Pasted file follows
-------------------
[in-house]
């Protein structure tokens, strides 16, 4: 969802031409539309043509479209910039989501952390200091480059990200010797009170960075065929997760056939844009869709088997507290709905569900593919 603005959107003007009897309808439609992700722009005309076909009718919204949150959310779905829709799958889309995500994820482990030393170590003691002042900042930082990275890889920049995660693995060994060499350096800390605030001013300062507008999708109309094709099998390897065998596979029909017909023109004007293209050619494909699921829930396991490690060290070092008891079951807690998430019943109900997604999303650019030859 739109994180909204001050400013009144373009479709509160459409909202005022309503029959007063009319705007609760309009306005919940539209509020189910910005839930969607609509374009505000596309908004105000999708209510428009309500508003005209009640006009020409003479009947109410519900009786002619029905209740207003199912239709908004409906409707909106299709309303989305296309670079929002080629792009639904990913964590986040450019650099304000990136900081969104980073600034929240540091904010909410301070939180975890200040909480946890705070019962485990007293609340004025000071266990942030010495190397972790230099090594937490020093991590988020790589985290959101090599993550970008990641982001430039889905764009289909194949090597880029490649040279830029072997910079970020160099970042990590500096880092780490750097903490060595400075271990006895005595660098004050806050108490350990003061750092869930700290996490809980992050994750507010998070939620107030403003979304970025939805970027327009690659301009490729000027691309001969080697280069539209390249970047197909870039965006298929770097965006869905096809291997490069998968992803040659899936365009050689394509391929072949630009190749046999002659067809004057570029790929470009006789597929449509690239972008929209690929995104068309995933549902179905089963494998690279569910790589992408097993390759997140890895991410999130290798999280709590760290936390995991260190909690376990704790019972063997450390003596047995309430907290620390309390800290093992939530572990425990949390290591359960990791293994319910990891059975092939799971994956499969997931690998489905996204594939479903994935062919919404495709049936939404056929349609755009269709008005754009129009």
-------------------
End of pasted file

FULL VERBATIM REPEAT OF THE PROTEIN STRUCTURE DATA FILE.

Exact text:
[in-house]
């Protein structure tokens, strides 16, 4: 969802031409539309043509479209910039989501952390200091480059990200010797009170960075065929997760056939844009869709088997507290709905569900593919 603005959107003007009897309808439609992700722009005309076909009718919204949150959310779905829709799958889309995500994820482990030393170590003691002042900042930082990275890889920049995660693995060994060499350096800390605030001013300062507008999708109309094709099998390897065998596979029909017909023109004007293209050619494909699921829930396991490690060290070092008891079951807690998430019943109900997604999303650019030859 739109994180909204001050400013009144373009479709509160459409909202005022309503029959007063009319705007609760309009306005919940539209509020189910910005839930969607609509374009505000596309908004105000999708209510428009309500508003005209009640006009020409003479009947109410519900009786002619029905209740207003199912239709908004409906409707909106299709309303989305296309670079929002080629792009639904990913964590986040450019650099304000990136900081969104980073600034929240540091904010909410301070939180975890200040909480946890705070019962485990007293609340004025000071266990942030010495190397972790230099090594937490020093991590988020790589985290959101090599993550970008990641982001430039889905764009289909194949090597880029490649040279830029072997910079970020160099970042990590500096880092780490750097903490060595400075271990006895005595660098004050806050108490350990003061750092869930700290996490809980992050994750507010998070939620107030403003979304970025939805970027327009690659301009490729000027691309001969080697280069539209390249970047197909870039965006298929770097965006869905096809291997490069998968992803040659899936365009050689394509391929072949630009190749046999002659067809004057570029790929470009006789597929449509690239972008929209690929995104068309995933549902179905089963494998690279569910790589992408097993390759997140890895991410999130290798999280709590760290936390995991260190909690376990704790019972063997450390003596047995309430907290620390309390800290093992939530572990425990949390290591359960990791293994319910990891059975092939799971994956499969997931690998489905996204594939479903994935062919919404495709049936939404056929349609755009269709008005754009129009």